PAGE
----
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How Labour is planning to push Britain’s tax burden to a record high

Starmer
Sir Keir Starmer has pledged to rebuild Britain - Anthony Devlin/Getty Images Europe

Labour’s raid on private schools, non-doms and energy giants is poised to push Britain’s tax burden to a new record high, leaving households paying the equivalent of £1,100 in extra taxes by the end of the decade.

During the launch of its manifesto in Manchester on Thursday, Sir Keir Starmer pledged to grow the economy and rebuild Britain.

The Labour leader sought to reassure the middle classes by declaring he was “pro-business and pro-worker”, describing his Opposition as the “party of wealth creation”.

However, his commitment to more than £8.5bn of tax rises will cement a post-pandemic increase in the overall tax burden.

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Responding to Labour’s manifesto launch, Jeremy Hunt branded Sir Keir’s plans a “tax trap manifesto” containing “only tax rises and no tax cuts”.

The Chancellor said: “Under Labour’s published plans, taxes will rise to levels never before seen in this country.”

Here’s how the Conservative and Labour manifestos compare on tax, spending and growth.

Tax

Labour has pledged to raise more than £8.5bn in extra taxes by the end of the decade by ending the VAT and business rates exemption for private schools and closing tax breaks enjoyed by non-doms.

An additional tax raid on oil and gas companies, private equity firms and foreign home buyers will also help bolster coffers as Sir Keir pursues an expansion of the state.

By contrast, the Tories have pledged £17bn of tax cuts, including another 2p off national insurance at a cost of £10bn. They have also pledged to abolish the tax altogether for self-employed workers.

Handing back child benefits to around 700,000 middle-class parents with one high earner and cutting stamp duty for first-time buyers are among the other Tory manifesto pledges.

Britain’s tax take was already on course to rise to its highest share since 1948 thanks to Mr Hunt’s stealth tax raid, which will see the point at which people start paying income tax frozen until 2028-29.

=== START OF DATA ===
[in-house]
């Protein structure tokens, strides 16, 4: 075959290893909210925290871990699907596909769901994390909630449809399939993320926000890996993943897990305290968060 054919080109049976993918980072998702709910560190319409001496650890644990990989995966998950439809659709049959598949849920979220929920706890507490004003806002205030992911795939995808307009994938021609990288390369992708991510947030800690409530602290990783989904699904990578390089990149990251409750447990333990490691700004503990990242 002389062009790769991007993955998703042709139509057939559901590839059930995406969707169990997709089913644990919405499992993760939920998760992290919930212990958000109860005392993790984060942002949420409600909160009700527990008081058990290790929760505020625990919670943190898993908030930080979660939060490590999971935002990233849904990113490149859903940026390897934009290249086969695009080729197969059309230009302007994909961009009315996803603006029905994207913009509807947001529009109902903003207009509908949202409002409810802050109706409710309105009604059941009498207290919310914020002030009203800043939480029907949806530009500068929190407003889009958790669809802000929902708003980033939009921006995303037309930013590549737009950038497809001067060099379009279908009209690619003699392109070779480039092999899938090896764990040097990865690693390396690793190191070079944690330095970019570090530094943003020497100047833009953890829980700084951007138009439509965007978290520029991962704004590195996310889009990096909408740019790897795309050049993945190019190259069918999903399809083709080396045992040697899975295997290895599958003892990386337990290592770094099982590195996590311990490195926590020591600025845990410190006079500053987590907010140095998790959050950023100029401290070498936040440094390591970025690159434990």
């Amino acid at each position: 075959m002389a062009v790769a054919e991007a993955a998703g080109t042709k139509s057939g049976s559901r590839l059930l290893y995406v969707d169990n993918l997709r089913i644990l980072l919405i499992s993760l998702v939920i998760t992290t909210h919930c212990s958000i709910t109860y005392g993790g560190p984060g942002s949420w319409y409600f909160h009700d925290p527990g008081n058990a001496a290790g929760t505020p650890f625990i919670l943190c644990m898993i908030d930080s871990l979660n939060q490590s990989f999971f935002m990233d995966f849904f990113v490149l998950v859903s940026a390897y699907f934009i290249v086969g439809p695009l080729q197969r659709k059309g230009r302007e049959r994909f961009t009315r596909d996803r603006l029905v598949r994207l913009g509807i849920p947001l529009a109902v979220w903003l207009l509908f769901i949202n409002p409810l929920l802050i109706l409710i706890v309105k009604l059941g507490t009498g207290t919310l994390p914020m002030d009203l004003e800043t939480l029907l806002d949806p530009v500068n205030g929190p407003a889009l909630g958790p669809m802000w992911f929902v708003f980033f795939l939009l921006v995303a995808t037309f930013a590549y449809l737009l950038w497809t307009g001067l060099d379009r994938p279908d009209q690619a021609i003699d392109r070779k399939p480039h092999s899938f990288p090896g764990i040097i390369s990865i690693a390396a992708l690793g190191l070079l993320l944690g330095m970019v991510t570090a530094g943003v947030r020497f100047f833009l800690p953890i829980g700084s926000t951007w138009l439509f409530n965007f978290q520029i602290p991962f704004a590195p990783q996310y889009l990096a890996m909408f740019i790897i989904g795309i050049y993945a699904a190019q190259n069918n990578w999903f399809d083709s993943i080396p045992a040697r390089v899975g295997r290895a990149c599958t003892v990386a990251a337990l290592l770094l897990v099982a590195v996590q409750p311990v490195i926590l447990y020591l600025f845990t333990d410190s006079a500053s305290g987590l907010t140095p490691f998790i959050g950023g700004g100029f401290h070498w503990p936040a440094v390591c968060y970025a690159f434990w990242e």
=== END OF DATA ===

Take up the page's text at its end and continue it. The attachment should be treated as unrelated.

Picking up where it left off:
Threshold freezes across the income spectrum, including a reduction for top earners, means there will be 3 million more people paying the 40p or 45p rate of tax by the end of the decade.

The Office for Budget Responsibility (OBR) already expects the tax burden to rise to 37.1pc of GDP by the end of the decade. This is four percentage points higher than pre-pandemic levels of 33pc.

The Tories’ tax-cutting plan would get this down to 36.7pc of GDP, according to the Institute for Fiscal Studies (IFS). Under Labour, it would hit a new record.

The Resolution Foundation said: “Labour’s plans to raise taxes by £8.5bn a year over the next parliament, coupled with £23.5bn post-election tax rises announced by Jeremy Hunt in the last parliament, would leave the UK’s tax-to-GDP ratio rising from 36.5 per cent in 2024-25 to 37.4pc in 2028-29 – equivalent to a tax rise of £1,100 a year per household (in 2028-29 prices) – with the UK’s tax take reaching its highest on record.”

Mike Brewer, interim chief executive of the think tank, said Labour’s spending plan “sets the scene for a parliament of tax rises”.

Spending

Both parties have pledged to spend more money. For the Tories, the biggest increase is in defence spending, which will rise from 2pc of GDP to 2.5pc by the end of the decade.

Labour’s big spending pledges include a plan to borrow billions of pounds to fund net zero, as well as plans to reduce NHS waiting lists, fund breakfast clubs and hire thousands of new teachers. Its green energy proposal includes extra borrowing of £3.5bn a year.